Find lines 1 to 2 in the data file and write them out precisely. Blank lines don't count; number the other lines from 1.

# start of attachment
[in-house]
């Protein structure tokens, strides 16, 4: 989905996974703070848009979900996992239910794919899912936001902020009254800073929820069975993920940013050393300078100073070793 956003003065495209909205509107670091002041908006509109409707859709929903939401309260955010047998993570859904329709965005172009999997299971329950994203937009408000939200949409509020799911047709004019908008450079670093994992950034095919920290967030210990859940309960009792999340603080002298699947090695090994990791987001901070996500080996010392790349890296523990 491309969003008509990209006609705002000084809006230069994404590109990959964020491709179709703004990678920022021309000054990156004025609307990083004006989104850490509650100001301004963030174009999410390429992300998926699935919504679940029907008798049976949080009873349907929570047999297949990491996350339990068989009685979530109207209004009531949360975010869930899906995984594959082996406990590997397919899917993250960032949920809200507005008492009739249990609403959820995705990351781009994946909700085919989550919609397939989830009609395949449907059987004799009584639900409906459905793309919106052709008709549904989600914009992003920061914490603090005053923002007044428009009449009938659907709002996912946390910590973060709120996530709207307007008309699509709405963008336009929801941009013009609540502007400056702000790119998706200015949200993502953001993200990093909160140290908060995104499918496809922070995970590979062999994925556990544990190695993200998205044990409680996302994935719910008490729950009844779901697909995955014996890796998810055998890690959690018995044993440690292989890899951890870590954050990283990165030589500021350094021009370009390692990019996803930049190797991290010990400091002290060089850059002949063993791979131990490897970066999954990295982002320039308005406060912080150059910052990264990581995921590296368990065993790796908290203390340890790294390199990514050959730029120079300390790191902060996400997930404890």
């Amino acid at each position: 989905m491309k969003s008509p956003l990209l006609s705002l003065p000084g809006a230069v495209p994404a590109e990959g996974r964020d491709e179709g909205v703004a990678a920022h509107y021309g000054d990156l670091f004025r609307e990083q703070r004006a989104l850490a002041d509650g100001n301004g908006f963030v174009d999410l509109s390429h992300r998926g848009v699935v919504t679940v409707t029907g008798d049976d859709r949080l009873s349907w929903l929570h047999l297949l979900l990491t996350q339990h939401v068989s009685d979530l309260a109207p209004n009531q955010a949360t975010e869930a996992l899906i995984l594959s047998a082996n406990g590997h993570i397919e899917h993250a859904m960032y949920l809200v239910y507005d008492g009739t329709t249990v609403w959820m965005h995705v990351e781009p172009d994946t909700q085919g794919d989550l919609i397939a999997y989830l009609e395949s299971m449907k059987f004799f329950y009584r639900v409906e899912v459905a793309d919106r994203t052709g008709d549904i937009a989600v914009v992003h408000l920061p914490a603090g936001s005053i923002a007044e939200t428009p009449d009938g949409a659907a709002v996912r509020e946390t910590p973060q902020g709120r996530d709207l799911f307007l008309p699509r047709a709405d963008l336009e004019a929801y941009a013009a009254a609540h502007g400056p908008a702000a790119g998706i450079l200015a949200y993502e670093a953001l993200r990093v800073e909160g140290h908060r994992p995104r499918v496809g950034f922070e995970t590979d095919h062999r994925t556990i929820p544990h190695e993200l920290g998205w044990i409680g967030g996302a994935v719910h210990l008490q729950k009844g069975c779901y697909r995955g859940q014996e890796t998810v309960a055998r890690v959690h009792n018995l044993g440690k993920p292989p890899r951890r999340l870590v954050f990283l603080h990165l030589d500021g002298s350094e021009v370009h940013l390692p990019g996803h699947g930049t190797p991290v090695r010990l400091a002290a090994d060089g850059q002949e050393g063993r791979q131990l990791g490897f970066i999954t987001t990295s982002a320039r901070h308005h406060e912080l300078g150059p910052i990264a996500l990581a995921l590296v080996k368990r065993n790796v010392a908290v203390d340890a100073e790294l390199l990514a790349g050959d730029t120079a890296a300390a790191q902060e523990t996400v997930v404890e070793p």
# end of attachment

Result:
[in-house]
């Protein structure tokens, strides 16, 4: 989905996974703070848009979900996992239910794919899912936001902020009254800073929820069975993920940013050393300078100073070793 956003003065495209909205509107670091002041908006509109409707859709929903939401309260955010047998993570859904329709965005172009999997299971329950994203937009408000939200949409509020799911047709004019908008450079670093994992950034095919920290967030210990859940309960009792999340603080002298699947090695090994990791987001901070996500080996010392790349890296523990 491309969003008509990209006609705002000084809006230069994404590109990959964020491709179709703004990678920022021309000054990156004025609307990083004006989104850490509650100001301004963030174009999410390429992300998926699935919504679940029907008798049976949080009873349907929570047999297949990491996350339990068989009685979530109207209004009531949360975010869930899906995984594959082996406990590997397919899917993250960032949920809200507005008492009739249990609403959820995705990351781009994946909700085919989550919609397939989830009609395949449907059987004799009584639900409906459905793309919106052709008709549904989600914009992003920061914490603090005053923002007044428009009449009938659907709002996912946390910590973060709120996530709207307007008309699509709405963008336009929801941009013009609540502007400056702000790119998706200015949200993502953001993200990093909160140290908060995104499918496809922070995970590979062999994925556990544990190695993200998205044990409680996302994935719910008490729950009844779901697909995955014996890796998810055998890690959690018995044993440690292989890899951890870590954050990283990165030589500021350094021009370009390692990019996803930049190797991290010990400091002290060089850059002949063993791979131990490897970066999954990295982002320039308005406060912080150059910052990264990581995921590296368990065993790796908290203390340890790294390199990514050959730029120079300390790191902060996400997930404890």